Honorable Metntions: Great Mystery, November 8, 2020

Honorable Metntions: Great Mystery, November 8, 2020

What are Honorable Mentions?  They are the quotes, book references, videos, etc that may have been brought up during Sunday’s sermon and are posted here in case somebody would like to check them out.  Please remember that all references occurred within the context of the sermon.  Sermon delivered by Pastor Bryan Hackett.

Bible References

1 Corinthians 13; John 17:21; Galatians 3:22

Quotes

“Here in our nakedness we finally found equality.”  Author unknown, seen at Holocaust Museum in Jerusalem

“Everything begins in mysticism and ends in politics.”  Charles Peguy, French poet and writer

“Nonviolence means avoiding not only external physical violence but also internal violence of spirit. You not only refuse to shoot a man, but you refuse to hate him.” ~ Dr. Martin Luther King, Jr., Plus a speech from Dr. King on “Loving Your Enemies.”  https://kinginstitute.stanford.edu/king-papers/documents/loving-your-enemies-sermon-delivered-dexter-avenue-baptist-church

Other Readings

Empty your mind of all thoughts.
Let your heart be at peace.
Watch the turmoil of beings,
but contemplate their return.

Each separate being in the universe
returns to the common source.
Returning to the source is serenity.
If you don’t realize the source,
you stumble in confusion and sorrow.
When you realize where you come from,
you naturally become tolerant,
disinterested, amused,
kindhearted as a grandmother,
dignified as a king.
Immersed in the wonder of the Tao,
you can deal with whatever life brings you,
and when death comes, you are ready.–Tao Te Ching, verse 16 (more here: https://www.harinam.com/tao-te-ching-verse-16-empty-your-mind-of-all-thoughts-let-your-heart-be-at-peace-watch-the-turmoil-of-beings-but-contemplate-their-return/?doing_wp_cron=1605290112.0262470245361328125000)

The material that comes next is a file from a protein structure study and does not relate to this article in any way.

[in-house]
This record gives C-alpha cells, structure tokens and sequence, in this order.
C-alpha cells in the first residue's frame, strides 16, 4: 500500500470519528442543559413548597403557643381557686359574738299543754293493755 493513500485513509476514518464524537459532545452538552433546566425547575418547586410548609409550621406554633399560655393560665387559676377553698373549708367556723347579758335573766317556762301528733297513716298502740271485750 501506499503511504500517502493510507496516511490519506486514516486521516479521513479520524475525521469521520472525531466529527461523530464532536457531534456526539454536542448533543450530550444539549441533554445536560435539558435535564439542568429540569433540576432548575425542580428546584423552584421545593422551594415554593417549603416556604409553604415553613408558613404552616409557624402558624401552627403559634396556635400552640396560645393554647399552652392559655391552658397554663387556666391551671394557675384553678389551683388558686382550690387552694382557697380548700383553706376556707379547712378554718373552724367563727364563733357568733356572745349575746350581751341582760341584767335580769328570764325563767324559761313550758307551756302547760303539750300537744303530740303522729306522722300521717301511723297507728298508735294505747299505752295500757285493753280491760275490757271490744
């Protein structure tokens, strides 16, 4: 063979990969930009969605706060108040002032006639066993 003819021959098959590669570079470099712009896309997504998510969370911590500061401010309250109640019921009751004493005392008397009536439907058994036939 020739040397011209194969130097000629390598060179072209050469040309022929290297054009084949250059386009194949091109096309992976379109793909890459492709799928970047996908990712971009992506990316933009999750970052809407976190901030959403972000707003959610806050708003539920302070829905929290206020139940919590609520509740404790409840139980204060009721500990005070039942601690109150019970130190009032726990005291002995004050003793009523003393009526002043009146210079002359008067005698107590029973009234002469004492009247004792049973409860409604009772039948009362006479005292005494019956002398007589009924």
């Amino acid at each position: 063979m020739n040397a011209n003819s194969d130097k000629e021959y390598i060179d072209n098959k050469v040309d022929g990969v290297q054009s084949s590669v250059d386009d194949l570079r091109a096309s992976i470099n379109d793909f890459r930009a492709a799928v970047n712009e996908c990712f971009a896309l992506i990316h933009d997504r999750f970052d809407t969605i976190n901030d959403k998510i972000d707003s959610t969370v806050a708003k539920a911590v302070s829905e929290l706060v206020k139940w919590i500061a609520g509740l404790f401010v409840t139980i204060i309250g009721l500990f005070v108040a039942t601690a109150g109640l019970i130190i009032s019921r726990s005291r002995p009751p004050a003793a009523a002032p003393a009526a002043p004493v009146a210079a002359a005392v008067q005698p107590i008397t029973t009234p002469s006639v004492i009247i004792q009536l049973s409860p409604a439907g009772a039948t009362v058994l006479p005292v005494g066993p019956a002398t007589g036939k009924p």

he Reverend Wes Granberg-Michaelson, former head of the Reformed Church in America, reminds us that Jesus is the model of public virtue for all Christians. When deciding how we want to act in the public sphere, we are first called to begin with our personal experience of God’s overflowing love for all the world.

“Everything begins in mysticism and ends in politics.” [1] So wrote Charles Péguy (1873–1914), a French poet and writer who lived in solidarity with workers and peasants and became deeply influenced by Catholic faith in the last years of his life. This provocative quote identifies the foundational starting point for how faith and politics should relate.

Usually, however, we get it backward. Our temptation is to begin with politics and then try to figure out how religion can fit in. We start with the accepted parameters of political debate and, whether we find ourselves on the left or the right, we use religion to justify and bolster our existing commitments. . . .

But what if we make the inward journey our starting point? What if we recognize that our engagement in politics should be rooted in our participation in the Trinitarian flow of God’s love? Then everything changes. We are no longer guided or constrained by what we think is politically possible, but are compelled by what we know is most real. At the heart of all creation, the mutual love within the Trinity overflows to embrace all of life. We are invited to participate in the transforming power of this love. There we discover the ground of our being, centering all our life and action.

This was revealed most fully in Jesus, as God’s Son. His love for enemies, his non-violent response to evil, his embrace of the marginalized, his condemnation of self-serving religious hypocrites, his compassion for the poor, his disregard for boundaries of social exclusion, his advocacy for the economically oppressed, and his certainty that God’s reign was breaking into the world all flowed from his complete, mutual participation in the Father’s love. Jesus didn’t merely show the way; he lived completely in the presence and power of God’s redeeming, transforming life.

This didn’t fit any conventional political alternative in Palestine at the time. Jesus wasn’t a Zealot, seeking the violent overthrow of an oppressive empire, although he welcomed a Zealot as his disciple, resisted and undermined the authority of political rulers, and was crucified as “King of the Jews.” He refused to identify with religious authorities who were willing to compromise their spiritual convictions to foster their collusion with imperial political power. Yet, the “politics of Jesus” presented a clear agenda for radical social and economic transformation in his time, as in ours.

All of this was rooted, however, in the incarnate participation of Jesus in the love of the Trinity. His life embodied what God’s love intends for the world and demonstrated the Spirit’s power to transform, heal, and make whole what is broken. . . .  His mysticism preceded and then accompanied his politics.-From Daily Meditations of the Center for Action and Contemplation, November 5, 2020 (Full body with references here:  https://cac.org/mysticism-precedes-politics-2020-11-05/)

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